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PDK/Gallup Poll Reveals Americans' Views on Common Core, Other Education Issues

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On Wednesday, Phi Delta Kappa (PDK) and Gallup released the results of their 45th annual Poll of the Public's Attitudes Toward the Public Schools, which offers interesting insights about the public's views on a variety of issues, from education funding to teacher performance to school safety. For decades, PDK and Gallup have asked Americans to grade the public schools in their community as well as the nation's public schools as a whole. This year, a record 53 percent of respondents gave the schools in their communities an A or B, while most people rate the nation's schools as just average, which has been fairly consistent over the years. Further, 72 percent of Americans say they "have trust and confidence in the men and women who are teaching children in the public schools," and 65 percent have trust in principals.

A number of other findings from the PDK/Gallup poll are sure to make headlines across the country.

Common Core State Standards: The Common Core State Standards have now been adopted by 45 states, Washington, D.C., and three territories. However, the PDK/Gallup poll found that only 38 percent of Americans have heard of the CCSS. The findings also revealed that "of those Americans who were aware of the CCSS, many said--erroneously--that the standards are based on a blending of state standards, the federal government is insisting that all states adopt the standards, and there is a plan to create standards in all academic areas."
Online Opportunities: The PDK/Gallup poll results indicate that 80 percent of public school parents favor increasing opportunities for high school students to earn college credits online.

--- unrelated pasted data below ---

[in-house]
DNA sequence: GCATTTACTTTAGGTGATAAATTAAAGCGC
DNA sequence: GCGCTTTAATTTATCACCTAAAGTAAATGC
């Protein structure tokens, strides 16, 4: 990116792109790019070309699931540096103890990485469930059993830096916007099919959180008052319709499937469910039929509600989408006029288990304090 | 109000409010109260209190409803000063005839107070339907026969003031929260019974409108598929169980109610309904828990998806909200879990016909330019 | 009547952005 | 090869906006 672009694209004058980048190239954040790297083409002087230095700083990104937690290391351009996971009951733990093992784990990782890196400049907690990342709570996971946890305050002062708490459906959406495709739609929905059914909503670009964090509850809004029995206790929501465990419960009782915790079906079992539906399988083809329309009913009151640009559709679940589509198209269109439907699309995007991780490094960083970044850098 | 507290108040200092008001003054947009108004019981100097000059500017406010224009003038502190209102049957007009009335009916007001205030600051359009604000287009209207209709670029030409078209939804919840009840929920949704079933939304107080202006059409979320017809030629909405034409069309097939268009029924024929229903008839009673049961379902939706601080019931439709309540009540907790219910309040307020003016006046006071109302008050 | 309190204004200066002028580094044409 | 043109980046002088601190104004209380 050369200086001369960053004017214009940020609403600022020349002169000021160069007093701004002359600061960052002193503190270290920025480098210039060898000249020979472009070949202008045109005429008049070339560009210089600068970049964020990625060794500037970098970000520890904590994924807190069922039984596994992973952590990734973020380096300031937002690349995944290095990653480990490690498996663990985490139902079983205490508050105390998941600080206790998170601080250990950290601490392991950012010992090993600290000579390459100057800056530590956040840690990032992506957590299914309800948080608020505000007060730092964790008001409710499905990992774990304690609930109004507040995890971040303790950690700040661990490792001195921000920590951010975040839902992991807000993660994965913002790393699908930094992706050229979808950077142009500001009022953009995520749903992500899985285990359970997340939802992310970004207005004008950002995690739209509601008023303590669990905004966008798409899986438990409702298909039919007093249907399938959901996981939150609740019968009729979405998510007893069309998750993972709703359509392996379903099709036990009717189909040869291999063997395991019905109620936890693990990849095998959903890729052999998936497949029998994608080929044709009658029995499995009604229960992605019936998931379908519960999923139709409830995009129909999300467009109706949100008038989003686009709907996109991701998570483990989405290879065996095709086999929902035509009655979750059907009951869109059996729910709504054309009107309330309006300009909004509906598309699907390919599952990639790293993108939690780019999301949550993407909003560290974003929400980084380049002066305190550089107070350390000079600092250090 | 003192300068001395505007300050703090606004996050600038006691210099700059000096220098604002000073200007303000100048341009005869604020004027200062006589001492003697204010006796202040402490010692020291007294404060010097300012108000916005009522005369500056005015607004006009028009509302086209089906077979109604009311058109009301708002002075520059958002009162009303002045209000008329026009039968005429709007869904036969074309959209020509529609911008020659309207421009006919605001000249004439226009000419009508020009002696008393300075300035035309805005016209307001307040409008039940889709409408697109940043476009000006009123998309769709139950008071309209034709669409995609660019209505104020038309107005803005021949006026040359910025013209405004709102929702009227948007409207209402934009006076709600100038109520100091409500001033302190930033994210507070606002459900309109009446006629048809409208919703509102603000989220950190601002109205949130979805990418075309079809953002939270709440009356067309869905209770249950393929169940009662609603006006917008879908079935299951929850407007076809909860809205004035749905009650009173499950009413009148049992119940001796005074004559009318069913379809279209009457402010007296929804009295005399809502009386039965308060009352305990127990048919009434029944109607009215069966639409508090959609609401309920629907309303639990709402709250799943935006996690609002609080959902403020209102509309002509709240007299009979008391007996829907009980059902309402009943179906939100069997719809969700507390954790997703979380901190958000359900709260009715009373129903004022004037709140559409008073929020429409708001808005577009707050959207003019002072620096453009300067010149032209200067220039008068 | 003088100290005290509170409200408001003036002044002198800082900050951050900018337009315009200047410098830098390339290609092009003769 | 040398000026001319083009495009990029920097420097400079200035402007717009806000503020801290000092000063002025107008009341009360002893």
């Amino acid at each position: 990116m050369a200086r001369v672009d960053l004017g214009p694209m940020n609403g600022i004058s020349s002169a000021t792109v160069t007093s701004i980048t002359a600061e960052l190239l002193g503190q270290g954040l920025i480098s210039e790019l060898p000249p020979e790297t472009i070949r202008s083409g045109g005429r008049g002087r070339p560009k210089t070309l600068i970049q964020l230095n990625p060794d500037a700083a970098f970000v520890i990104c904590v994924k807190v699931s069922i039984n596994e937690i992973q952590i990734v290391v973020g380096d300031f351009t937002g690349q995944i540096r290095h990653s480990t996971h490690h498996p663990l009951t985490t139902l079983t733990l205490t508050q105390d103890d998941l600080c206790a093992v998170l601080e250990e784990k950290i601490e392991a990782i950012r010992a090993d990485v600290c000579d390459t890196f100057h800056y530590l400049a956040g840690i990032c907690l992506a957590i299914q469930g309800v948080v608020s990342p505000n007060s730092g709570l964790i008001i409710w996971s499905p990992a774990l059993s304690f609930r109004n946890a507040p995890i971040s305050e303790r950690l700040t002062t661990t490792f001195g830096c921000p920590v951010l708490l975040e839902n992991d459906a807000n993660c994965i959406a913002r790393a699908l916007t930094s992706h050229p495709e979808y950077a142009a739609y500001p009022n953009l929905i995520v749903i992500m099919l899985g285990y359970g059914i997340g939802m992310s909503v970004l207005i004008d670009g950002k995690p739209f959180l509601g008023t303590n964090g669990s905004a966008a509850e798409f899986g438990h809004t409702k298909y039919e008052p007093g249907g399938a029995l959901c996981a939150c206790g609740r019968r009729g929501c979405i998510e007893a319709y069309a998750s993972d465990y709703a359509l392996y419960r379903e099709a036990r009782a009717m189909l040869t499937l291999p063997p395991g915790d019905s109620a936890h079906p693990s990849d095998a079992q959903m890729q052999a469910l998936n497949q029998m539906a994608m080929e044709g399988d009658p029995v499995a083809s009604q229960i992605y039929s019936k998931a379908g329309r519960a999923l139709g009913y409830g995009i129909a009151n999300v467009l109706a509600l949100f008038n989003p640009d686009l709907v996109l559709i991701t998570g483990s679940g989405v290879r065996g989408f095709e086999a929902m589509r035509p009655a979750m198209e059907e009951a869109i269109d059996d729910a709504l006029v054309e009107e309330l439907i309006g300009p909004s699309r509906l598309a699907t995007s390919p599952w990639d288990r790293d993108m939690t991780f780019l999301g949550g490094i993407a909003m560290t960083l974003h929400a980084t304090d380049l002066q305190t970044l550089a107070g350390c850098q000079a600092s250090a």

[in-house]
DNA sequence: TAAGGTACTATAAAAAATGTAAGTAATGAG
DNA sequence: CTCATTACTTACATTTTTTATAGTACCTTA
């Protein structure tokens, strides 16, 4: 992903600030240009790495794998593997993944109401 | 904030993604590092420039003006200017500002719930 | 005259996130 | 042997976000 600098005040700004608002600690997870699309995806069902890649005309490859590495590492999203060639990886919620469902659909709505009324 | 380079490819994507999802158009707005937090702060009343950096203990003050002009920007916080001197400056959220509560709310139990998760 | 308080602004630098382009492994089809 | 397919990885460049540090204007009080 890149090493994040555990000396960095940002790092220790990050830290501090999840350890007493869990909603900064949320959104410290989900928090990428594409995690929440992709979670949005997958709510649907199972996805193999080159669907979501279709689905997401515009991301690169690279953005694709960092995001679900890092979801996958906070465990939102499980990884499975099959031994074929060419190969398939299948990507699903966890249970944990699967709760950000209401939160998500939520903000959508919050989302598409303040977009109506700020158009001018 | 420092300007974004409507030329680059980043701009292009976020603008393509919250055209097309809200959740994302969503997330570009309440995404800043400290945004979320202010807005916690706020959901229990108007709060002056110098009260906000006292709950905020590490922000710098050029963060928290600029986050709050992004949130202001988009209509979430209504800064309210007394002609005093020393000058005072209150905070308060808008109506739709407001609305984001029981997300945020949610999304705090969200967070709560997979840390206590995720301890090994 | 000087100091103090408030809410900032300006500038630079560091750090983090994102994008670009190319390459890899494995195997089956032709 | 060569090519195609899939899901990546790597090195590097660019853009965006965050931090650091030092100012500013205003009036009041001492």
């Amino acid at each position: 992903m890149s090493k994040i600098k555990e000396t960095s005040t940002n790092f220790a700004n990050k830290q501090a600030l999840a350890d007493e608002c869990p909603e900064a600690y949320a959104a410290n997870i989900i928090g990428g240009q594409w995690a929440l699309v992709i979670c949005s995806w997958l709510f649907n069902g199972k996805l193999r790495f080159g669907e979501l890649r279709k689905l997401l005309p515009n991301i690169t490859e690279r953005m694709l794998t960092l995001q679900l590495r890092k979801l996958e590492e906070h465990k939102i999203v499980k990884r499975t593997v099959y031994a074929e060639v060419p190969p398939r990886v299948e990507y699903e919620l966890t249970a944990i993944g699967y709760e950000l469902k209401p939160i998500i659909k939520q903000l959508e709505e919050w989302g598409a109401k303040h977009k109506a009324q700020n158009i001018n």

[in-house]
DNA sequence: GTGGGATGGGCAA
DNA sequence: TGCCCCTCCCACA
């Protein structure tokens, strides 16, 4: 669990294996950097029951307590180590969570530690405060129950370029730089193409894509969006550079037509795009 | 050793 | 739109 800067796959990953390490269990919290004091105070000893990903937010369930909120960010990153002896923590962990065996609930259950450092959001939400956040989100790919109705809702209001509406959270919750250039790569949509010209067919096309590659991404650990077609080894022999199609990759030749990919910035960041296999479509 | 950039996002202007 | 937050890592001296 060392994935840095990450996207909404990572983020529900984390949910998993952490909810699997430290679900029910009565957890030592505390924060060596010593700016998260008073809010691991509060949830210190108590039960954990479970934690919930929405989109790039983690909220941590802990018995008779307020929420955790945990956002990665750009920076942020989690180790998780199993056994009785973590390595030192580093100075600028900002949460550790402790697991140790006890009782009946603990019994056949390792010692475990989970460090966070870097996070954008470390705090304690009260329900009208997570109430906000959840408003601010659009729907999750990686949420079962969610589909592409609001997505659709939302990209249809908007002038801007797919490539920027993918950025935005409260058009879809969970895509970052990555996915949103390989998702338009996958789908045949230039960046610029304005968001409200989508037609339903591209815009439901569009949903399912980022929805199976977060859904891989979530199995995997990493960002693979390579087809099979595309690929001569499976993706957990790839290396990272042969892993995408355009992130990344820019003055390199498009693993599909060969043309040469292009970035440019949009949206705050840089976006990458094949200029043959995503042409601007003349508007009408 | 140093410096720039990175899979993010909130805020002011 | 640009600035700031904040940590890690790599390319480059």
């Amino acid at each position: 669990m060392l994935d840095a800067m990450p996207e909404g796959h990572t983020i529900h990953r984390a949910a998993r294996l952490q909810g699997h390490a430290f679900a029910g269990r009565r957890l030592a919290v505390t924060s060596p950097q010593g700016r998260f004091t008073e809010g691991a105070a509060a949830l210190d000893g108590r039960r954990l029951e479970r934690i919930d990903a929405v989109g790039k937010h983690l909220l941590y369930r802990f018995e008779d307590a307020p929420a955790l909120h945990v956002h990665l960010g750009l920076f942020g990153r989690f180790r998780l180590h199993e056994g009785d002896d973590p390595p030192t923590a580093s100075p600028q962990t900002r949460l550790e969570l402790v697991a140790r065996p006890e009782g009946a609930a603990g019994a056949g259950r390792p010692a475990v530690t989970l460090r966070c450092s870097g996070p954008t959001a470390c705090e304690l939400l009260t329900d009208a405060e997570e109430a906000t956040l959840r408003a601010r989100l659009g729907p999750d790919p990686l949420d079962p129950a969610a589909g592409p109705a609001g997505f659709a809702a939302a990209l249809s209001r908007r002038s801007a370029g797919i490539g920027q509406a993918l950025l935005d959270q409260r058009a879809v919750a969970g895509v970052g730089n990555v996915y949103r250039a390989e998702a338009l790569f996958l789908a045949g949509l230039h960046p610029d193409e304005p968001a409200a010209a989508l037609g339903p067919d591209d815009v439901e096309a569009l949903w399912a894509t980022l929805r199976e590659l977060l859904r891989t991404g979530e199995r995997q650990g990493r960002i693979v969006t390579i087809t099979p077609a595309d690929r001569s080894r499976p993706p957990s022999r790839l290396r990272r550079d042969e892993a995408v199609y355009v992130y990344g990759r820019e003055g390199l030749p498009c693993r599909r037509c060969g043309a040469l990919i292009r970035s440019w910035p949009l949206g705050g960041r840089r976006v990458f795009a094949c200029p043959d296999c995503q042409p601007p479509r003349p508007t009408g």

Safety: In recent months, many districts have taken steps, including hiring security guards and investing in mental health services, to strengthen school safety. According to the PDK/Gallup poll, 33 percent of Americans believe that hiring more security guards would make schools safer, while 59 percent believe that increased mental health services will promote safer schools. Six percent of respondents believed that both would be equally effective.
Public Charters: Sixty-seven percent of PDK/Gallup poll participants said they would support new public charter schools in their community.
Support of Extracurricular Activities: More than 90 percent of Americans believe that activities, such as sports, drama, the school newspaper, and band, are "very important" or "somewhat important" to a child's education.
Student Skills: As many educational-improvement efforts focus on preparing students for future success in college and a career, PDK/Gallup asked poll participants which skills were most important in the 21st century. Eighty percent of PDK/Gallup poll respondents strongly agreed that schools should teach critical thinking skills, while 78 percent strongly agree that communication skills are important. While support was not as strong, a majority of Americans still believe that collaboration, creativity, character, and well-being are also important 21st century skills.

This year's PDK/Gallup poll also provides important feedback for K-12 talent managers on several HR related policy changes that are occurring right now in many states and school districts across the country.
Evaluations and Testing: Poll results show a declining number of Americans, from 52 percent in 2012 to 41 percent in 2013, favor including student test scores in teacher evaluations.
Release of Individual Teacher Test Scores: Public opinion has also shifted on whether or not newspapers should release information about how the students of individual teachers perform on standardized tests. Fifty-one percent of Americans supported releasing this data in 2012, but only 37 percent are in favor today.
Release of Individual Performance Evaluations: Strangely, 60 percent of people WERE in favor of releasing teachers' performance reviews to the public.
Strikes: From 1980 to 2013, parents' views have shifted on whether public school teachers should be permitted to strike. Forty-three percent of respondents in 1980 said that teachers should be permitted to strike compared to 47 percent in 2013.

As local, state, and federal lawmakers, education leaders, and other key stakeholders consider changes to education policy, it is important to keep a pulse on public perception of these issues, because the decisions we make in educating our young people ultimately impact all Americans. I encourage you to review the full PDK/Gallup poll report and share your thoughts.

For more information on talent management in education, feel free to follow me on Twitter at @EmilyDouglasHC or join the online Twitter chat using the hashtag, #K12TalentMgr!

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